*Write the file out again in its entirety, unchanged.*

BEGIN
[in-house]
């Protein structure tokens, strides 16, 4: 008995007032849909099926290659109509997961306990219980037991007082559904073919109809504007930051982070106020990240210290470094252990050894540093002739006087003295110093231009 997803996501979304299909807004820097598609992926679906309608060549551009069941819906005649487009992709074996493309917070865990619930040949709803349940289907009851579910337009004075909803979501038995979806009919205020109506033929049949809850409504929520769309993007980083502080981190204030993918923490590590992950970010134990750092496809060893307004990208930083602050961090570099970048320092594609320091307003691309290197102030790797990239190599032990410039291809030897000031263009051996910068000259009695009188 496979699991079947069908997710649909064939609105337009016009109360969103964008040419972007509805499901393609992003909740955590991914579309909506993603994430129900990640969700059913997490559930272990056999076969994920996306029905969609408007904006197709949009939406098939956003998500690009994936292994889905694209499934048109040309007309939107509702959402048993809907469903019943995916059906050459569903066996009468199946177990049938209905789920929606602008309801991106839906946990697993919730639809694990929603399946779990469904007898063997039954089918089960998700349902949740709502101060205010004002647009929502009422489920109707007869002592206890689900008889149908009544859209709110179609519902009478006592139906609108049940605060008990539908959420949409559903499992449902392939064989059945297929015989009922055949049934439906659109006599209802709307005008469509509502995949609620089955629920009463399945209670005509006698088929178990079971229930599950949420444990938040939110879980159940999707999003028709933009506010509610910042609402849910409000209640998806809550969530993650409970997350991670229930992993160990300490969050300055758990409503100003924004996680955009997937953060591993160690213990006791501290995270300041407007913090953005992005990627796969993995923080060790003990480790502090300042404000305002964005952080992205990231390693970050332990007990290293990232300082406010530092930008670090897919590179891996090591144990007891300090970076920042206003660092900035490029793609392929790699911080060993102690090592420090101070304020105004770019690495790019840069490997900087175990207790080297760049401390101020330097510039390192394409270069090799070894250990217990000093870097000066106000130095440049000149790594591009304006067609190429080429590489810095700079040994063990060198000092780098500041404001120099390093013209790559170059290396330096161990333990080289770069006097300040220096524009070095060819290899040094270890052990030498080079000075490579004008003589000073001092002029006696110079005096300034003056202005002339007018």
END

[in-house]
């Protein structure tokens, strides 16, 4: 008995007032849909099926290659109509997961306990219980037991007082559904073919109809504007930051982070106020990240210290470094252990050894540093002739006087003295110093231009 997803996501979304299909807004820097598609992926679906309608060549551009069941819906005649487009992709074996493309917070865990619930040949709803349940289907009851579910337009004075909803979501038995979806009919205020109506033929049949809850409504929520769309993007980083502080981190204030993918923490590590992950970010134990750092496809060893307004990208930083602050961090570099970048320092594609320091307003691309290197102030790797990239190599032990410039291809030897000031263009051996910068000259009695009188 496979699991079947069908997710649909064939609105337009016009109360969103964008040419972007509805499901393609992003909740955590991914579309909506993603994430129900990640969700059913997490559930272990056999076969994920996306029905969609408007904006197709949009939406098939956003998500690009994936292994889905694209499934048109040309007309939107509702959402048993809907469903019943995916059906050459569903066996009468199946177990049938209905789920929606602008309801991106839906946990697993919730639809694990929603399946779990469904007898063997039954089918089960998700349902949740709502101060205010004002647009929502009422489920109707007869002592206890689900008889149908009544859209709110179609519902009478006592139906609108049940605060008990539908959420949409559903499992449902392939064989059945297929015989009922055949049934439906659109006599209802709307005008469509509502995949609620089955629920009463399945209670005509006698088929178990079971229930599950949420444990938040939110879980159940999707999003028709933009506010509610910042609402849910409000209640998806809550969530993650409970997350991670229930992993160990300490969050300055758990409503100003924004996680955009997937953060591993160690213990006791501290995270300041407007913090953005992005990627796969993995923080060790003990480790502090300042404000305002964005952080992205990231390693970050332990007990290293990232300082406010530092930008670090897919590179891996090591144990007891300090970076920042206003660092900035490029793609392929790699911080060993102690090592420090101070304020105004770019690495790019840069490997900087175990207790080297760049401390101020330097510039390192394409270069090799070894250990217990000093870097000066106000130095440049000149790594591009304006067609190429080429590489810095700079040994063990060198000092780098500041404001120099390093013209790559170059290396330096161990333990080289770069006097300040220096524009070095060819290899040094270890052990030498080079000075490579004008003589000073001092002029006696110079005096300034003056202005002339007018």